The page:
Ub Iwerks is one of the legends of animation, famous for his work with Walt Disney. He is credited with the creation of the world's most famous cartoon character, 'Mickey Mouse', a fact even the Walt Disney Company nowadays acknowledges. Both men were born in the same year, 1901, but Iwerks hailed from Kansas City rather than Chicago. Ubbe Eert Iwwerks was of German descent: his father had emigrated from East Frisia to the USA in 1869. From an early age he showed a talent for drawing both fast as well as efficient. In 1919 Iwerks met Disney and they co-founded their own studio Iwerks-Disney Commercial Artists, which went bankrupt within a month. A year later they joined the Kansas City Film Ad Company, where some of their colleagues were Hugh Harman, Fred Harman and Friz Freleng. Iwerks and Disney studied animation - still a young and crude medium at that time - and made cartoons after hours. By 1922 they felt confident enough to quit the company and start their own animation studio, producing the 'Laugh-O-Gram' series.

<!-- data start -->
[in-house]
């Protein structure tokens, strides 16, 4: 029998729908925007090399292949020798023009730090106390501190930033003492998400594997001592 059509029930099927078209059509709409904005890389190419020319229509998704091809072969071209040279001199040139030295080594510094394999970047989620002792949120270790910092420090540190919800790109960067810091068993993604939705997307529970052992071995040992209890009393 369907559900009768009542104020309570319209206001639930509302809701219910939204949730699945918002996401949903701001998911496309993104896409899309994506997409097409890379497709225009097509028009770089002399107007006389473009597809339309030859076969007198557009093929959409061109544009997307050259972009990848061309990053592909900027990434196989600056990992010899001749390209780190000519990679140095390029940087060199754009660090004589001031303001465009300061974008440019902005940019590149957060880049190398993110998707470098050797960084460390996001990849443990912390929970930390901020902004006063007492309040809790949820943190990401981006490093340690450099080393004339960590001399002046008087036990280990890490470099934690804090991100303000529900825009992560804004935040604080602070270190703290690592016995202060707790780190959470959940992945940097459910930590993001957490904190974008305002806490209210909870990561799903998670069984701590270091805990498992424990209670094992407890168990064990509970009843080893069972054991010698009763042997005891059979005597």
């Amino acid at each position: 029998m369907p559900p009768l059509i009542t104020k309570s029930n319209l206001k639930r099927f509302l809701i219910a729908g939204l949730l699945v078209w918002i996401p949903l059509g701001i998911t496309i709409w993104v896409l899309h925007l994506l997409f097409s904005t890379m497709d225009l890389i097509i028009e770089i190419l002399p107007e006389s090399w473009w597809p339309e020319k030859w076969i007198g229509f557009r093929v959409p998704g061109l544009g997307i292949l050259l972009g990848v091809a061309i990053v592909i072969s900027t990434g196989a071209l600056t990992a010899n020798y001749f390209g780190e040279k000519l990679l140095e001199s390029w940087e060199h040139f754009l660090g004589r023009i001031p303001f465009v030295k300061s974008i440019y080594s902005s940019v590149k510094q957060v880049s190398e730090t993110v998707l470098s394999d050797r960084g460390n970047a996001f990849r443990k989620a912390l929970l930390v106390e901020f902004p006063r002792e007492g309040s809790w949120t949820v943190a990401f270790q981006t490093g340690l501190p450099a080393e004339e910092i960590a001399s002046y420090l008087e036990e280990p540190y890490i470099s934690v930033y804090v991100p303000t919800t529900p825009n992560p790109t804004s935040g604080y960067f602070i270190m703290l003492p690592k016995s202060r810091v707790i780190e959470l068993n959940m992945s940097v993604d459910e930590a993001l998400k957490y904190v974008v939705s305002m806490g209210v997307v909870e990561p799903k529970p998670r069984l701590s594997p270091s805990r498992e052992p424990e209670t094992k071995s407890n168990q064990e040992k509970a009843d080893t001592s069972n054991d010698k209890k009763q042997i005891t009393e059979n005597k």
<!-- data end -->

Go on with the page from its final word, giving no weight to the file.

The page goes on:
Oswald the Lucky Rabbit
Even back then Disney was an ambitious man. He wanted to improve the quality of his cartoons and bring the audience something different. His 'Laugh-O-Gram' series were an early attempt to adapt well-known fairy tales into animated cartoons, but failed to interest any major distributors. As a result his company went bankrupt again. With financial aid from his brother Roy a new series was established: the 'Alice Comedies' (1923), which combined animation with live-action. It had more success and for five years Disney managed to keep out of debt. Iwerks was such a fine draftsman that he animated most of the scenes personally. This encouraged Disney to quit drawing himself by 1926 and focus on the stories, production and organisation. That way each man could do what he was best at.